The interactive menu functions of Blazing Saddles are identical on both sides of the disc. "Jump to a Scene" first presents you with a main scene index divided into four pictured sub-divisions each representing six chapter choices (a start movie and end credits selection is also included). Each individual chapter is represented by a picture and written description, allowing for easy access. Additionally, you can easily flip back and forth between each of the four sub-division sections, so you don't have to go back to the main scene index to make your choice. The "Cast" section provides you with biographies and film highlights for stars Cleavon Little (3 frames), Gene Wilder (4 frames), Slim Pickens (4 frames), David Huddleston (2 frames), Mel Brooks (4 frames), Harvey Korman (3 frames), Madeline Kahn (4 frames), and director Mel Brooks (4 frames - same material as the previous Brooks selection). The "Production Notes" section (4 frames) is relatively worthless, featuring mostly minimal information. Most of the material talks about screenwriter Andrew Bergman's career, and is followed by one paragraph on the support cast, and a single sentence regarding the filming locations. The "Interview with Mel Brooks" selection features a brand new, exclusive-to-DVD audio interview with the director (by choosing this selection, the DVD changes to audio track 4 and goes to the beginning of chapter #2 which is where the audio interview begins). Since this 52m42s interview was not recorded while Brooks was watching the movie, his comments are not scene specific. However, they provide some valuable insight into the creation of the film and into filmmaking in general. Brooks starts out discussing the genesis of the screenplay and the startup of the project, and goes on to discuss how he really wanted screenwriter/stand-up comedian Richard Pryor to play the lead role (the studio nixed this choice due to Pryor's known drug habits). We find out that Gig Young was originally cast in the role of Jim, the town drunk, and Brooks explains the thinking behind getting a real live, known alcoholic to play an alcoholic - unfortunately, during the first day of shooting, Young got massively sick on the set thanks to his "little problem," and was taken away by ambulance never to return (Brooks' friend Gene Wilder was immediately brought in as a replacement). Also discussed are such items as the real Hedy Lamarr suing the production, the trials of getting Warner to actually release the film, and cuts the studio insisted he make (which he didn't). At the conclusion of the interview, the audio for the film's English-language soundtrack is brought slowly up. This interview is presented in a 1-channel Dolby Digital mono mix and sounds perfect. "Theatrical Trailer" brings forth an original 2m13s theatrical trailer for Blazing Saddles - overall, the trailer is in good condition considering it's age, but the print is somewhat dirty and the colors are faded. The trailer has been letterboxed at a 1.73:1 aspect ratio on the widescreen side, and has been both squeezed and cropped for the standard side (all the credits/text are squeezed, and the remaining footage is cropped). "Film Flash" offers Mars Attacks!, Maverick, National Lampoon's Vacation and Willy Wonka and the Chocolate Factory as future viewing choices. Finally, there are selections for "Language" and "Subtitles" options.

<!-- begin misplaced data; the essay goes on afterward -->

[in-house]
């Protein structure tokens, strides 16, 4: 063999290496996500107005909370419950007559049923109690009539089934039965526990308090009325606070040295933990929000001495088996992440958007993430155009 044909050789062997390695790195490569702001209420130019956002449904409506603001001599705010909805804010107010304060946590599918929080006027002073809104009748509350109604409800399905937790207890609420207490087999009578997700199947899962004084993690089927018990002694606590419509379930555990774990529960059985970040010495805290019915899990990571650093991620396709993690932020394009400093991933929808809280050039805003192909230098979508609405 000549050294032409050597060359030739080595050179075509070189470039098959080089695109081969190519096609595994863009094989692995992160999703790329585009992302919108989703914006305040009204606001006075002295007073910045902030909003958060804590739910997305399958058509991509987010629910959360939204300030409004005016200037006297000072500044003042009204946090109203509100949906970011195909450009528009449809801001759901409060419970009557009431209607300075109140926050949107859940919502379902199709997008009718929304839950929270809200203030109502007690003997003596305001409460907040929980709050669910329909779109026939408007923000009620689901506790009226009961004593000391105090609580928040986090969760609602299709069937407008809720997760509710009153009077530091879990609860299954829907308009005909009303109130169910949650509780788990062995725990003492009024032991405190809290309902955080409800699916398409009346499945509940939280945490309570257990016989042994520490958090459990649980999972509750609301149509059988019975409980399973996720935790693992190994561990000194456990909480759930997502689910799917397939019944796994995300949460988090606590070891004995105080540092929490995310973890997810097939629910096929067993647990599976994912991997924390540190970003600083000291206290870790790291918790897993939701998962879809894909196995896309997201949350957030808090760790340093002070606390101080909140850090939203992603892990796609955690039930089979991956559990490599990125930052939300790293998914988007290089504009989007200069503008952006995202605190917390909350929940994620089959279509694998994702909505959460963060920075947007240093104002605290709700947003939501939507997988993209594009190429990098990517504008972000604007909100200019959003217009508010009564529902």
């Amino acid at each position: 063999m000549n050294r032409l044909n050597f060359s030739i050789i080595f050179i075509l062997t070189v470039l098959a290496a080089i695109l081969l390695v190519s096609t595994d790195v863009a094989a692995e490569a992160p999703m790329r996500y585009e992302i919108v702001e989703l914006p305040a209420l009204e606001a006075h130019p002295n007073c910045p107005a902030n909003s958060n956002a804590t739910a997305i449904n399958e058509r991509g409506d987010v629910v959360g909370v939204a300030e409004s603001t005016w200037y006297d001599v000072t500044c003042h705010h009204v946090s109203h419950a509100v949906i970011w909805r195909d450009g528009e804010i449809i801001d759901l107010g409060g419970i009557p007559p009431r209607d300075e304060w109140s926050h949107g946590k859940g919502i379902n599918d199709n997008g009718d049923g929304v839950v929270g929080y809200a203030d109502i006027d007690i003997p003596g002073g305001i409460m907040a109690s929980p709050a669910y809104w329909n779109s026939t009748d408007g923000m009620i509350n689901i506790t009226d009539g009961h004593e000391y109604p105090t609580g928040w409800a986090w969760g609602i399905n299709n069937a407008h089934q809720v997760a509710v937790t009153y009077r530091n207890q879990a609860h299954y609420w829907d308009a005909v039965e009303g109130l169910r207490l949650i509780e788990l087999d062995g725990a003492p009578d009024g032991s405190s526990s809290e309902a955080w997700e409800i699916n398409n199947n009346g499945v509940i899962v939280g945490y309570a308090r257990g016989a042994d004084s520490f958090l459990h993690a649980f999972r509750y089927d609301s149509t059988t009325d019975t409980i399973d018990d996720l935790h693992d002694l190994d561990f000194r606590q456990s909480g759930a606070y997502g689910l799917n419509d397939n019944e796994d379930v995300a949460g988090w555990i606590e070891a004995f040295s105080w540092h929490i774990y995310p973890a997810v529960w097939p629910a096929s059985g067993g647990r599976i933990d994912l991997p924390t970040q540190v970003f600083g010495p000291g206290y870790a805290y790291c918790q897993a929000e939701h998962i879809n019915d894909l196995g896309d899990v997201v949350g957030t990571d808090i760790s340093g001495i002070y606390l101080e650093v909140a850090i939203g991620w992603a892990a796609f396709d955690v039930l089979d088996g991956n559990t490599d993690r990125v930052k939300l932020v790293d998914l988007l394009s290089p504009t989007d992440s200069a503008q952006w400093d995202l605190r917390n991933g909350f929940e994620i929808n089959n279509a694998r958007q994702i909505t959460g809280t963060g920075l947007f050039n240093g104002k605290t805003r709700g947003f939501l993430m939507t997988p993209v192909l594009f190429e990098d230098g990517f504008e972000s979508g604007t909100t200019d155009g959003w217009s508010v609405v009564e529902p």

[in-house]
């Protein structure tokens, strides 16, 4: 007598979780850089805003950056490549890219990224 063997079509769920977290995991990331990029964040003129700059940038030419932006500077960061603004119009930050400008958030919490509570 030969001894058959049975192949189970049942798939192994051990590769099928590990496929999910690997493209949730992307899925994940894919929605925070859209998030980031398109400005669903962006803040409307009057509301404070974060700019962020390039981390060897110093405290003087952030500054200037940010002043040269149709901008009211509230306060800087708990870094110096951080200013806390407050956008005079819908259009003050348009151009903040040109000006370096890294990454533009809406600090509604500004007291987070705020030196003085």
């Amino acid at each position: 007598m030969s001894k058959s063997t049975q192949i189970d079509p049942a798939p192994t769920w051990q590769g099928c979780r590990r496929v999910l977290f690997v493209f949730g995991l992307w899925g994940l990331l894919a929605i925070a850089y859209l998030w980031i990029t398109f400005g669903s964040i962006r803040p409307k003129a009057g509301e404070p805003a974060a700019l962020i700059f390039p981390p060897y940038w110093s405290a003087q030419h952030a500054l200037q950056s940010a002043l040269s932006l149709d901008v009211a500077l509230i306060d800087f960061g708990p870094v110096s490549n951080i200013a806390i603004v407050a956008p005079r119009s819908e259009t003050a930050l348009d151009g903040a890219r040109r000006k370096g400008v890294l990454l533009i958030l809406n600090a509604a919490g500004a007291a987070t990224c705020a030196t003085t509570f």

I was desperately hoping that the supplementary section would include the various deleted scenes and alternate takes that make an appearance in the television version (including some of the ones I know about that were not present in any version), but Warner has apparently opted not to include those scenes at this time. It's too bad, since these would have made a nice extra addition to an already exciting DVD (there is definitely more than enough room on the disc to have included these). Oh well...

The Blazing Saddles DVD is encoded for Region 1 players only (U.S., U.S. Territories, Canada), and comes packaged inside Warner's standard plastic and cardboard "keep case." The inside flap contains a full listing for all 25 chapters, and the packaging includes a two-sided insert card with "DVD Care Tips" and a "Regional Coding" world map.

Many people have been awaiting a letterboxed version of Blazing Saddles for many years, and laserdisc enthusiasts have been up-in-arms over Warner's decision to release it exclusively on DVD for the time being. Although no announcements regarding a letterboxed laserdisc edition have been made thus far, I would be very surprised if it didn't get released later on this year. Although it's not a consolation by any means, at least those of you with DVD players can finally enjoy the film the way it was meant to be.


Supplementary Recap

  • New, exclusive, 55m audio interview with Mel Brooks
  • Theatrical Trailer
  • Cast Listing (biographies & filmographies)
  • Production Notes
  • "Film Flash"



Review by Jeff Krispow

Original Review: 06/27/97
Last Updated: 08/22/97